Recruitment suffered in the early Nineties through a combination of a market downturn and a spate of mergers between investment houses. Though most of the merged firms kept to their original recruitment commitments, the climate of uncertainty meant that finance houses, including some not directly involved in mergers, held back from hiring.
Now, these firms are back in the market. A number of the recently-merged banks report a strong demand for good graduates, sometimes far in excess of pre-merger levels. At Deutsche Morgan Grenfell (DMG), for example, worldwide graduate recruitment is put at some 150 vacancies. Before the merger, DMG recruited in single figures. Numbers have also risen at JP Morgan and BZW. SBC Warburg, another merged firm, has more than 100 vacancies for recruitment in the UK and Europe.
The emphasis on European or worldwide recruitment is no accident, however. At SBC Warburg, the Swiss connection has created demand for graduates who speak at least one of the Swiss national languages: French, Italian or German.
This global approach to hiring is becoming more common, both among banks with headquarters in London, and for the London offices of overseas institutions. This reflects an ever more global client base, not just within the EU, but also in Eastern Europe and the developing economies. And although few banks admit it in public, new recruitment policies match concern about Britain's lukewarm attitude towards a single European currency. Teams are now being built that will be well placed to cope if the focus of the financial markets moves away from London.
Free movement of employees within the EU means that it would be foolish for firms to overlook the best Continental universities and business schools. Banks also need staff who mirror their client profile. "We are trying to reflect the needs of our clients, and the business we are doing is international," says a recruitment spokeswoman at DMG.
City recruiters are looking, above all, for graduates who can move easily between cultures: applicants from bilingual homes have a head start.
Graduates from overseas also have advantages in their qualifications. Most European applicants are somewhat older than their British equivalents, and many are qualified to master's level. But, increasingly, British first- degree graduates are having to compete with domestic postgraduate students, too.
Much has been made of "rocket scientists" - highly qualified PhDs in maths, science or engineering - carving careers in financial institutions. But demand is, if anything, stronger for graduates with a relevant master's degree. One recruiter explains: "Try to send a UK-based graduate to work in Switzerland with just a first degree. They just don't recognise them."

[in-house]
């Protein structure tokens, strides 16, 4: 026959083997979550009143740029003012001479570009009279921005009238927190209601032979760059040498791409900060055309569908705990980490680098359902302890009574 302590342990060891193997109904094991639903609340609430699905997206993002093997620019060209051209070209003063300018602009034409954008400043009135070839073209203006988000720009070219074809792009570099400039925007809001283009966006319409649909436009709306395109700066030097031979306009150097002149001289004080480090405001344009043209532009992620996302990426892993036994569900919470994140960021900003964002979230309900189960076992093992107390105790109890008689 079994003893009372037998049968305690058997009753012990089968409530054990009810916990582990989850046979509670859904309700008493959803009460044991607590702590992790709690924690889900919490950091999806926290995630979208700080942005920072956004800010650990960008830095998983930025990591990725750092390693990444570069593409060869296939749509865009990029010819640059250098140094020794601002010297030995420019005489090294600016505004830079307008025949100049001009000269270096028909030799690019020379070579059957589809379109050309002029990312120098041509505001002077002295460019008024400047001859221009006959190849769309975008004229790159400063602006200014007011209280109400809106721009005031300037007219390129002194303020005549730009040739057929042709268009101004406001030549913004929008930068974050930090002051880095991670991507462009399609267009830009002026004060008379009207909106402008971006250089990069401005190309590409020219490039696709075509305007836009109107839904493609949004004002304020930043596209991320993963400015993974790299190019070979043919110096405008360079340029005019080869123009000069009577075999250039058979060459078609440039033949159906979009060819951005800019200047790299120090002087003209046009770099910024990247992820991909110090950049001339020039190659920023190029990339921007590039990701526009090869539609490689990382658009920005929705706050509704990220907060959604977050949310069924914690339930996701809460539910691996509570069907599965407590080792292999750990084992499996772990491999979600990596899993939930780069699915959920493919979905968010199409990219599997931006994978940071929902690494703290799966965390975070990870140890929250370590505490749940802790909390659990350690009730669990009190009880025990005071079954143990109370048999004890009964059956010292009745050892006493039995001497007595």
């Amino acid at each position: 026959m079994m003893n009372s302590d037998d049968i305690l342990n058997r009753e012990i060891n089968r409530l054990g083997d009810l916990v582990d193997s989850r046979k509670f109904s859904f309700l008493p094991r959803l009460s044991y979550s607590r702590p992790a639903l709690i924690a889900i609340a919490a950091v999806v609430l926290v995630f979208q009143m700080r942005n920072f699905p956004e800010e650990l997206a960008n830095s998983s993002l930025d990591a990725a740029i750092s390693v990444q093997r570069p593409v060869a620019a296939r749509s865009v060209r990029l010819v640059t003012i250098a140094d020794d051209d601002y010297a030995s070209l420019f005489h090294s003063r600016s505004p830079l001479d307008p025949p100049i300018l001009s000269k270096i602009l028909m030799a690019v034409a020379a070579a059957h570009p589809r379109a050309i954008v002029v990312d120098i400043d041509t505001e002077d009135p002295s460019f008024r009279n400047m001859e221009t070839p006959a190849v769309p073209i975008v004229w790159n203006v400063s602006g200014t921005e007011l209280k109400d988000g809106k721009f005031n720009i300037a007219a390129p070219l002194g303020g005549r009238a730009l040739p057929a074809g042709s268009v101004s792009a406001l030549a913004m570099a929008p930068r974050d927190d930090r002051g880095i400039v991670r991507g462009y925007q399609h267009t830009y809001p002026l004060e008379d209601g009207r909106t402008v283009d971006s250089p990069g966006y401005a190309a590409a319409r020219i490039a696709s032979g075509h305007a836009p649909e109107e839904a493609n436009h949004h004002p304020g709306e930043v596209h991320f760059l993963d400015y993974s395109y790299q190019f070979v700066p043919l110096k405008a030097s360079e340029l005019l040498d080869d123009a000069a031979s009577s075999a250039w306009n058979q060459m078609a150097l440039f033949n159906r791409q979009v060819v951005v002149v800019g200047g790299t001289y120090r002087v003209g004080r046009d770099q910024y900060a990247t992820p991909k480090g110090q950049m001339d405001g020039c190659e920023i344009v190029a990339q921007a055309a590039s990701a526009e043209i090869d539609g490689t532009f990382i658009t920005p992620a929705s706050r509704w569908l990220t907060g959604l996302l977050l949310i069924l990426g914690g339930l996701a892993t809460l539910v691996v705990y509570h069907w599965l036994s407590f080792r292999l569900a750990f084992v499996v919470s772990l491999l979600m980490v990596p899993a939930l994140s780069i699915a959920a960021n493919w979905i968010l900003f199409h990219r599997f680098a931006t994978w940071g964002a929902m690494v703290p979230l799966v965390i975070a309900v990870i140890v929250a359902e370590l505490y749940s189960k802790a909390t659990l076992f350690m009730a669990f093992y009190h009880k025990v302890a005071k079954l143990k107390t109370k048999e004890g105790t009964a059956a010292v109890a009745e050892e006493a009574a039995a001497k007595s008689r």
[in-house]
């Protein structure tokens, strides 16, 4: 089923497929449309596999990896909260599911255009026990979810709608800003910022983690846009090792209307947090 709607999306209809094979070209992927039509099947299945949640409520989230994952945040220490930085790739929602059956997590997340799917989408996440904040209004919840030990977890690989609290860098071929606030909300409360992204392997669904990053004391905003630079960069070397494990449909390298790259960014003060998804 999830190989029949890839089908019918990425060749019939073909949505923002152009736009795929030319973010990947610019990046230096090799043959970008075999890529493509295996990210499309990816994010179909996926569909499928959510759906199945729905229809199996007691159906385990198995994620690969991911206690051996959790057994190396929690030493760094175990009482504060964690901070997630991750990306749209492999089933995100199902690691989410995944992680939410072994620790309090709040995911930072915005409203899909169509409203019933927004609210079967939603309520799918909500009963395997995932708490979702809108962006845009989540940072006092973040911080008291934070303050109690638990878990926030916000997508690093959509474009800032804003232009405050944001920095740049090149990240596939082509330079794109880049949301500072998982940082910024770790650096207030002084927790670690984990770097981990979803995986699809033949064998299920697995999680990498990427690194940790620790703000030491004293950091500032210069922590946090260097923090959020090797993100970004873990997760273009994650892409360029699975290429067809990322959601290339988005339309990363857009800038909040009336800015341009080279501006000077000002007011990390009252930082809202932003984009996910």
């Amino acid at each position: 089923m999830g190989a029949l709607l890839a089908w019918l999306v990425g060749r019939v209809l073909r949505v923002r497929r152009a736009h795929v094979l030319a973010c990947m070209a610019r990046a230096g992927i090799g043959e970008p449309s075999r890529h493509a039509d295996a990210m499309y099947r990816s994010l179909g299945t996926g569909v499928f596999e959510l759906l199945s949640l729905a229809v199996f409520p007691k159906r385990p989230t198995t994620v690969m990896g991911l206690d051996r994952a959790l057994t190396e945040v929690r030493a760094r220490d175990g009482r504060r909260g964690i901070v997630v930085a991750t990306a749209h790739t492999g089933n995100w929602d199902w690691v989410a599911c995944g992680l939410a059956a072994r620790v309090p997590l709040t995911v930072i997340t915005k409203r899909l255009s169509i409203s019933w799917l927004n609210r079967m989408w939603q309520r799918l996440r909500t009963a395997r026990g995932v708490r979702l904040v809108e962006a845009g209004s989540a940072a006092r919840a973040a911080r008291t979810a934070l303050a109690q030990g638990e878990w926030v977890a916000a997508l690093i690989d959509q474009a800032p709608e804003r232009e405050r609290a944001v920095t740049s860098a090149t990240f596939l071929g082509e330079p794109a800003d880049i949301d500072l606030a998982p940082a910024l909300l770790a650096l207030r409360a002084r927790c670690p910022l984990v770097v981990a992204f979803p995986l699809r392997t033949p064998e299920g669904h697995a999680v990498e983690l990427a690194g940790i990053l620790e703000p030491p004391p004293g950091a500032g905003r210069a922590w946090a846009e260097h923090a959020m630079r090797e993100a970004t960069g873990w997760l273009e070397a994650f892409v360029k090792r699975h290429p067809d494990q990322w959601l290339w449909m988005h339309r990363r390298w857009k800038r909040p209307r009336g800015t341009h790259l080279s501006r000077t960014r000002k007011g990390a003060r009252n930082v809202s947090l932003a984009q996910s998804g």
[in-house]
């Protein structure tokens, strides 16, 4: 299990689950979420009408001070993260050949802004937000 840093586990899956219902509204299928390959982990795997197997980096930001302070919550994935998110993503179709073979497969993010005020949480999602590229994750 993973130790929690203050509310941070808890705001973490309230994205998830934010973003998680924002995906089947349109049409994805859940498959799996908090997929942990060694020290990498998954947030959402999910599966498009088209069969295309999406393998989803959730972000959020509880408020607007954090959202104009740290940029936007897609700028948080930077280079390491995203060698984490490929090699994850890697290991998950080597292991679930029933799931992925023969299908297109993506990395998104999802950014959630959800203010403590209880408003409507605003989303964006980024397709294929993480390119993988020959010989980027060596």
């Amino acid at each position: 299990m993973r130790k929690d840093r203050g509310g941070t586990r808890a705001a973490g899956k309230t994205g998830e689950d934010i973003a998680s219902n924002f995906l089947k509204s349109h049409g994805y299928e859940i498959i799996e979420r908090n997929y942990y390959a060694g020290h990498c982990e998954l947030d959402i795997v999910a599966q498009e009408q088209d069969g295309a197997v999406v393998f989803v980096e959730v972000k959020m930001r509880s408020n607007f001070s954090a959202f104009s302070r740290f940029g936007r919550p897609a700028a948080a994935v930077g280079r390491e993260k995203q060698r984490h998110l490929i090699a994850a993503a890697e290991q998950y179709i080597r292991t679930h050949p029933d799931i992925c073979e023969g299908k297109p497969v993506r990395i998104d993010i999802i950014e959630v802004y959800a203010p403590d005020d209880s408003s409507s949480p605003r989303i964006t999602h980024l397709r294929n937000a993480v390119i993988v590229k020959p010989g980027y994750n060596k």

A postgraduate degree can help graduates compete in Europe, and they are valued for specialist jobs in, say, insurance or trading. However, they are not general passports to work in the City.
Recruiters caution that candidates should not take a higher degree believing that it will make up for failing to find a job in the "milk round". Firms are unlikely to relish seeing the same faces a year later just with the benefit of a further qualification.
Experience in a related industry can be more valuable than a degree alone, and it is a prerequisite for many of the better MBA or MSc courses. Even graduates applying for a higher degree direct from university will need to demonstrate transferable skills, numeracy and teamwork before they find a job. Professor Costas Grammenos, who runs City University's highly regarded MSc in Shipping, Trade and Finance, draws 65 per cent of his intake from applicants with several years' work experience. This is typical.
Finding the right experience can be hard, and once again Continental graduates are at an advantage, since European business schools place emphasis on work experience and internships.
UK graduates can compete, especially if they make the effort to develop the right skills and present themselves properly. Graduates who lack experience can also look at vacancies outside the investment banks and broking houses. Most recruit at second job stage, with a time-honoured route in for post- qualification accountants and lawyers. The increasingly technical nature of much City work offers similar openings for graduates coming from information technology.
Stiffer competition for jobs, however, is also evidence of a growing meritocracy in the City. Hiring more overseas staff, and more older graduates, is just part of a more open-minded approach to recruiting. "We are looking for people with different cultural backgrounds, who can bring different things to the table," DMG's recruiters say. Clubbable white men are no longer the only ones who need apply.Reuse content